All of the sudden, the rumors really started to get going. One day the Leafs and Lightning were swapping picks straight up. The next the Lightning could possibly be including Vincent Lecavalier while a Leafs package could feature names like Stajan and Kaberle going the other way.
Sidenote: I’m not meaning to create rumors in any way with the aforementioned trades. These are simply examples of the variety of trades that we were hearing about coming from sources ranging from the credible to the not-so-much over the past few weeks.
If I were going to make up a deal? The Leafs would trade for the second pick by packaging their seventh, alongside Kaberle, Pavel Kubina, and a third (and fourth if necessary) to Tampa Bay for the second.
From there, I’d have them deal Jiri Tlusty, two later rounds picks, and Tyler Bozak to the Los Angeles Kings for the fifth overall pick. Then I’d take Brayden Schenn.
Although I love the long-term potential of Bozak, he was sought after by a lot of teams during his courtship, so it’s possible the Leafs could fleece a draft pick for him, although I’d rather not have them do that.
Again, I’m not fabricating a rumor here; I’m just saying what I might do. Speculation is fun when taken in small doses and not too seriously.
Earlier this week, the newest rumor had Tampa Bay wanting Tomas Kaberle and Luke Schenn to be included in any potential second-to-seventh swap, while the Leafs would take on the Ryan Malone contract (Which Burke denied earlier today).
This is the point in time where we start to wonder if John Tavares and his favorite team (the Toronto Maple Leafs) are perfect fits at the big league level.
The biggest problem with the above deal is parting ways with Luke Schenn. For those who look purely at the numbers, his rookie season was nothing stellar: He had 14 points in 70 games and was a minus-12.
Looking past those number though, Schenn played 20 minutes a night (at least) and over 28 shifts per game—shifts against the leagues top players—and many of them were quality shifts. He was also second in the league in hits, and first in blocked shots.
Since the lockout, the fleecing-out of the slow-footed, “clutch and grab” defenseman clocking in at 6’2 or better has left many teams searching for a fleet-footed defender with the ability not to get caught up in the speed of the game.
In Luke Schenn, the Leafs were able to find that at fifth overall in last year’s draft.
What’s more, while neither Schenn nor Tavares have “bona-fide” NHL careers yet, Schenn has a year under his belt while “Johnny-T” doesn’t.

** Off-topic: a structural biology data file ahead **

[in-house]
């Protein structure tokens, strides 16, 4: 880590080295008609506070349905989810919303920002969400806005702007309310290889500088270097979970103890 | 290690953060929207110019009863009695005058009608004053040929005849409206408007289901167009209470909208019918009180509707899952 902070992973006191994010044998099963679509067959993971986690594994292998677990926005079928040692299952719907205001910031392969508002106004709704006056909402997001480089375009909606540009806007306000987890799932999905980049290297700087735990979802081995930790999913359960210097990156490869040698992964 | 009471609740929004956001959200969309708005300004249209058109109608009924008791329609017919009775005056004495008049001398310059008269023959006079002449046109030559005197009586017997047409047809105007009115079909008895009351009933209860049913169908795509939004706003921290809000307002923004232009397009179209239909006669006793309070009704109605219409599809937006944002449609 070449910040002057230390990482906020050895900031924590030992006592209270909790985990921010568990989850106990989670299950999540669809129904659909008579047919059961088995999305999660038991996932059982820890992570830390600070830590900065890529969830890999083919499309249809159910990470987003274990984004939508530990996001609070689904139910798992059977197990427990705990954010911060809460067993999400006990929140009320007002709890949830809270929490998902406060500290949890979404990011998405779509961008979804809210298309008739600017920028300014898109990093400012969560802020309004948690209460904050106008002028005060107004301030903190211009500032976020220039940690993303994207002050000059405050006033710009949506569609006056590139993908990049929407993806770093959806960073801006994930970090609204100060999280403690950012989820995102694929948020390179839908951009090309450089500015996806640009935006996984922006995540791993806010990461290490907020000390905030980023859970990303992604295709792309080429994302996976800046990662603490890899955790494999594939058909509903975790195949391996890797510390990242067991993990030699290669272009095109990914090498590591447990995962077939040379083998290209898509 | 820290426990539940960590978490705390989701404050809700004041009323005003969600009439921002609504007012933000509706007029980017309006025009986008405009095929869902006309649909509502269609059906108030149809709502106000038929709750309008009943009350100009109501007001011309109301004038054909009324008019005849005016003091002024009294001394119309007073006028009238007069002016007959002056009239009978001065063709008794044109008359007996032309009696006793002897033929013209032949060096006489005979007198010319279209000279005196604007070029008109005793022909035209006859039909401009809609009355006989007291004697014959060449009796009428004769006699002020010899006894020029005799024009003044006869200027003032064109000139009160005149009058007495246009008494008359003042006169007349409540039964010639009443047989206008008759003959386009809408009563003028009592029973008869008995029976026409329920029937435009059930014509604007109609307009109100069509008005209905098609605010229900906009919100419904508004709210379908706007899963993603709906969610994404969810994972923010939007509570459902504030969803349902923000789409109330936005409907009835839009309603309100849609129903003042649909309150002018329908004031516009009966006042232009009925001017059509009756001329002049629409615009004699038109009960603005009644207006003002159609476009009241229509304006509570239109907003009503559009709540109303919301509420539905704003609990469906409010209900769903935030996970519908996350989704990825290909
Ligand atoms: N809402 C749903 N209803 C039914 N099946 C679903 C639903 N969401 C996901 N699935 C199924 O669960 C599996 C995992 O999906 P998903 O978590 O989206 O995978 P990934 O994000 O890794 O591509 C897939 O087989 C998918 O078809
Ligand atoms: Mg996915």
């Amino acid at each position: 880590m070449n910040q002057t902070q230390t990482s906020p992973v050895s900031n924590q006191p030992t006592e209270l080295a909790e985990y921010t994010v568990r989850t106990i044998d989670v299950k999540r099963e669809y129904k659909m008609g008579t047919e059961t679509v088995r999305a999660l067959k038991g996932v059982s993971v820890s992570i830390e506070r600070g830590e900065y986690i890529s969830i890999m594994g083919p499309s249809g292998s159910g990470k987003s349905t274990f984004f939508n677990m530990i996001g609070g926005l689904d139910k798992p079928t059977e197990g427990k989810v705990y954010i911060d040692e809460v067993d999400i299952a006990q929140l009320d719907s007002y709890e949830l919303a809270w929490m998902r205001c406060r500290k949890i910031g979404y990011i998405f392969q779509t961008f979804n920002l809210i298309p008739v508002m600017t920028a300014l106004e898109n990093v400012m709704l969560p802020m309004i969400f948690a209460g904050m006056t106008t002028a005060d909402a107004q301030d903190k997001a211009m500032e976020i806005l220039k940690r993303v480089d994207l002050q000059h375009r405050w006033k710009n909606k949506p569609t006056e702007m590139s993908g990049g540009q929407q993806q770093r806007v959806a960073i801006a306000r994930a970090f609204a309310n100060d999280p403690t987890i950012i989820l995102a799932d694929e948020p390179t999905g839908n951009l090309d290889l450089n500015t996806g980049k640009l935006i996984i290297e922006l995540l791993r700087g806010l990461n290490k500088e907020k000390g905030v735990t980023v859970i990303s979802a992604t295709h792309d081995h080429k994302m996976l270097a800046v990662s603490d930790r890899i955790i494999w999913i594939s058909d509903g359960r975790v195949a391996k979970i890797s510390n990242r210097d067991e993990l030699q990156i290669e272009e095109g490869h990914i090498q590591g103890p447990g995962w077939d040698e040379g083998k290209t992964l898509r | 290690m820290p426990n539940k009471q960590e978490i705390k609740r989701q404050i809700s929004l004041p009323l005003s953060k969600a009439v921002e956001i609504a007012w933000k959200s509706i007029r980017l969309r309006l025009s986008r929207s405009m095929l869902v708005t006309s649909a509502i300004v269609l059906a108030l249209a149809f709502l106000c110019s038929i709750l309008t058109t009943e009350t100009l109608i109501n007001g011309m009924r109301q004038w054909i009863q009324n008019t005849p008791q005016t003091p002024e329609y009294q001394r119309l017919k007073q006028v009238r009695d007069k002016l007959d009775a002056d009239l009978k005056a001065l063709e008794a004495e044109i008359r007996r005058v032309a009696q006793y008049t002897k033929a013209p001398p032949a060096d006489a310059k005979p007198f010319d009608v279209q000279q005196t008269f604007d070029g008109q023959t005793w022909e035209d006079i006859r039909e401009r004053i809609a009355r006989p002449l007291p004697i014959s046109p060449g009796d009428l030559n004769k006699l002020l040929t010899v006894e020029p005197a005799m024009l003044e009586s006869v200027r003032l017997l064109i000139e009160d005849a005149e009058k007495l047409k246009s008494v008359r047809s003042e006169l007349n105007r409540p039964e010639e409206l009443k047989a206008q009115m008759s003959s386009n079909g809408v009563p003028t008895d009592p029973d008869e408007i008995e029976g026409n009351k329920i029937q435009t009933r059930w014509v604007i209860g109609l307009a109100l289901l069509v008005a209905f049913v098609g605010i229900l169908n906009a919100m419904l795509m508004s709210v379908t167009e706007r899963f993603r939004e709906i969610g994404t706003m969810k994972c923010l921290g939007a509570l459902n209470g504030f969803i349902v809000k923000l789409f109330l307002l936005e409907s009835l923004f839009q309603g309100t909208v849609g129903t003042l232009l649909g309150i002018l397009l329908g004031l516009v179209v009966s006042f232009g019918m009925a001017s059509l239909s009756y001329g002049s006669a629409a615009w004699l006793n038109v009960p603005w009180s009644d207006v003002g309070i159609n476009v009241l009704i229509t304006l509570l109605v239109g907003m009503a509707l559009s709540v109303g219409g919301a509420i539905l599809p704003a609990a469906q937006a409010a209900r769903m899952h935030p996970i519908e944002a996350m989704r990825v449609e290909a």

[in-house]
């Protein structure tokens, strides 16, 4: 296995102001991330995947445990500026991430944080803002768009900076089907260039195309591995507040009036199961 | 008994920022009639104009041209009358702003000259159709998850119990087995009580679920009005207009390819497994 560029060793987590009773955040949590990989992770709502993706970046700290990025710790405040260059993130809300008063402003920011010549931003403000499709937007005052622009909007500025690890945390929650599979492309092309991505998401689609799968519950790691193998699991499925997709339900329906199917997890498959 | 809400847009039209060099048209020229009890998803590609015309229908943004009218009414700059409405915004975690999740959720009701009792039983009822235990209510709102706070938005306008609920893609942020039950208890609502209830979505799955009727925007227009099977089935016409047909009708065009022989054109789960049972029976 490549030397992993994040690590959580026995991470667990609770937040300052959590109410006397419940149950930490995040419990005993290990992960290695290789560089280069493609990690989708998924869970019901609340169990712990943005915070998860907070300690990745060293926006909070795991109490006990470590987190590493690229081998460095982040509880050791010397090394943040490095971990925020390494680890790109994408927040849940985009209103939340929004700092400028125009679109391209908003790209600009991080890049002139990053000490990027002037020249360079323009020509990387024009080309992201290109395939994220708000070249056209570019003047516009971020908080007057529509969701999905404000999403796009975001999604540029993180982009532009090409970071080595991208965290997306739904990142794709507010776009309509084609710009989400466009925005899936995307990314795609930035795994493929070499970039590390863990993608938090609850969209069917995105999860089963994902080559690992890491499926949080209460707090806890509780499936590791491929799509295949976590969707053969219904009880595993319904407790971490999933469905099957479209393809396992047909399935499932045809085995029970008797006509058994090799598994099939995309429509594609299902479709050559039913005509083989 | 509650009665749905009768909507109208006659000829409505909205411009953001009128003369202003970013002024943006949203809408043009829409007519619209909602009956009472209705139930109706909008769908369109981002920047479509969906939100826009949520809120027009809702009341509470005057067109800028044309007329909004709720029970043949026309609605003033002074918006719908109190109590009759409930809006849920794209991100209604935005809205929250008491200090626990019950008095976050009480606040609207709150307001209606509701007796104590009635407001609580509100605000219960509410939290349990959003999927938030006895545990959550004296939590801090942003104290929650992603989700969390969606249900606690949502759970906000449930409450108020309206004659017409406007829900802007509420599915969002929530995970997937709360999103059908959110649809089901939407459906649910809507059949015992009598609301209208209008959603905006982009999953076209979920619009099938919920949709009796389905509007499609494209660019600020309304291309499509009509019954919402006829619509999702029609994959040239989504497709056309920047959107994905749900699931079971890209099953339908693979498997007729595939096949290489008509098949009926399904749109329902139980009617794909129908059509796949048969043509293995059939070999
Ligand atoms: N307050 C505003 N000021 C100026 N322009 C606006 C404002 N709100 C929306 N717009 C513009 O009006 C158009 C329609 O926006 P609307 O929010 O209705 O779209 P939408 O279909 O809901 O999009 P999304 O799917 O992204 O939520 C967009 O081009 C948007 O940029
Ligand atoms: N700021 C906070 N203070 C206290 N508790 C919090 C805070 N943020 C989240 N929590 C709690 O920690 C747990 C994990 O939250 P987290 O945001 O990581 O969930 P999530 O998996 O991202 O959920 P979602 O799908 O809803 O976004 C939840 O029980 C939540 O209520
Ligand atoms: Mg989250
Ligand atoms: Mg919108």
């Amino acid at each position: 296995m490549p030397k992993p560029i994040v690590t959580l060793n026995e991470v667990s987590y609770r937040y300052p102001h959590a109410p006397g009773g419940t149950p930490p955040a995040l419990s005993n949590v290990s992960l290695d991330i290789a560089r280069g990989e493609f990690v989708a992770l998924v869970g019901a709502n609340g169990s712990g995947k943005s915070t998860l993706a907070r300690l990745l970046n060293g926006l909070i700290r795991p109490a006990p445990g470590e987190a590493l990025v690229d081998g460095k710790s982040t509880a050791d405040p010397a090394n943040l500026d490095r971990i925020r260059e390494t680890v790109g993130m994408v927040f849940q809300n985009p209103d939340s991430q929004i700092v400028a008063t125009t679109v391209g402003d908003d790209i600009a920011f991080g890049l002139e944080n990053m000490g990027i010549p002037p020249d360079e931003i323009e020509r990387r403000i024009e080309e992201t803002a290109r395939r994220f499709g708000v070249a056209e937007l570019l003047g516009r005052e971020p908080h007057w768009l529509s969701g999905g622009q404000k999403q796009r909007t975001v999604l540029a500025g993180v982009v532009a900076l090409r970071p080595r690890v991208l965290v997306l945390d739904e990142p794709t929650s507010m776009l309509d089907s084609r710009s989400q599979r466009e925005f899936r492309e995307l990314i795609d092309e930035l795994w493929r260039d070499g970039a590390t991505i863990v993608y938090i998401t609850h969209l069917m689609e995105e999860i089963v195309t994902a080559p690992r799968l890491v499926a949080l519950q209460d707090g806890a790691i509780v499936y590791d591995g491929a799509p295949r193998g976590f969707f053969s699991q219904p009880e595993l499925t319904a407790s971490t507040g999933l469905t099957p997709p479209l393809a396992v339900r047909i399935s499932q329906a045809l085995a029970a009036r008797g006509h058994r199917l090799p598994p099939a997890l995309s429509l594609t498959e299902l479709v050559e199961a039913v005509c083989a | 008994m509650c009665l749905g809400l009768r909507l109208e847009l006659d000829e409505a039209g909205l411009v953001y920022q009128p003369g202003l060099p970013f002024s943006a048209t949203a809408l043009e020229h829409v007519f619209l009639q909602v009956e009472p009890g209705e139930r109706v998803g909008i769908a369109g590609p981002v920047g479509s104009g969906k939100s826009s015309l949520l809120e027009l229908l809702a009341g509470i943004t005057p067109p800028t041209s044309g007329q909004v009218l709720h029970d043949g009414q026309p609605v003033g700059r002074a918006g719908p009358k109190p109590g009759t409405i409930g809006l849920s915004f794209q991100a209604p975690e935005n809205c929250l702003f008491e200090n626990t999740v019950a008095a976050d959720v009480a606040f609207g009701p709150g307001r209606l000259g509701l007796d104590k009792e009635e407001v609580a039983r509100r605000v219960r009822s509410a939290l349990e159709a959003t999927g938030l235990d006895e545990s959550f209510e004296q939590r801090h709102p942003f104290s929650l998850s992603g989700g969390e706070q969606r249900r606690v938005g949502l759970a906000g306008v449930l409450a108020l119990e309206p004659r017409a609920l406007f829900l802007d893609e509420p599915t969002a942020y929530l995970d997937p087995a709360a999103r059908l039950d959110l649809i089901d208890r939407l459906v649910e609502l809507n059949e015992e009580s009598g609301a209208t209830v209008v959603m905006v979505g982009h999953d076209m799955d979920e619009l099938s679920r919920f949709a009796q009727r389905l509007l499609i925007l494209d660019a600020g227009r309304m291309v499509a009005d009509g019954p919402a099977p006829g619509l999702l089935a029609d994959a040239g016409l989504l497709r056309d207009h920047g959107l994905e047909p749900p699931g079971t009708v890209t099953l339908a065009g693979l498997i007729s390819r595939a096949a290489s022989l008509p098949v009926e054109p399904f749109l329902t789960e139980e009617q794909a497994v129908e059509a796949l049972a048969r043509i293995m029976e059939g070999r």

Then there’s the old adage about building from the net out. If you’ve already got your biggest piece in place on the blueline, why trade it to score more goals? Why do you think the Lightning are so hard-up for a defender right now? They traded away Dan Boyle and Brad Lukowich last offseason, and signed eleven new forwards.
So why do you think they need Luke Schenn? For the same reason the Leafs would if they traded him away.
But this potential flip-flop is more than about who the Leafs would give up, but what about who comes back?
John Tavares is undoubtedly talented. He has the ability to score goals that are other-worldly, and the Leafs need his kind of offensive talent.
Just not from JT.
The story would seem perfect though: Tavares is from nearby Oakville, Ontario, and played hockey with Sam Gagner and Akim Aliu for the Toronto Marlies in the Greater Toronto Hockey League. John Ferguson Jr. even attempted to let Tavares play for the AHL’s Marlies a few seasons ago, although that would’ve hardly set his fate in stone with the Leafs.
But while everyone is wrapped up in how well Tavares’ skills would translate, they’re overlooking what many worried would get to Luke Schenn: The Toronto media.
Now before we go any further, it’s not to say that the media following the Islanders, Lightning, or any other franchise would be easy to deal with: we saw that this season when Steven Stamkos started slowly in Tampa. But dealing with the press in Toronto is something different.
In talking with a few different media members, it’s easy to get the vibe that Tavares is overly-sought after, if it wasn't already obvious.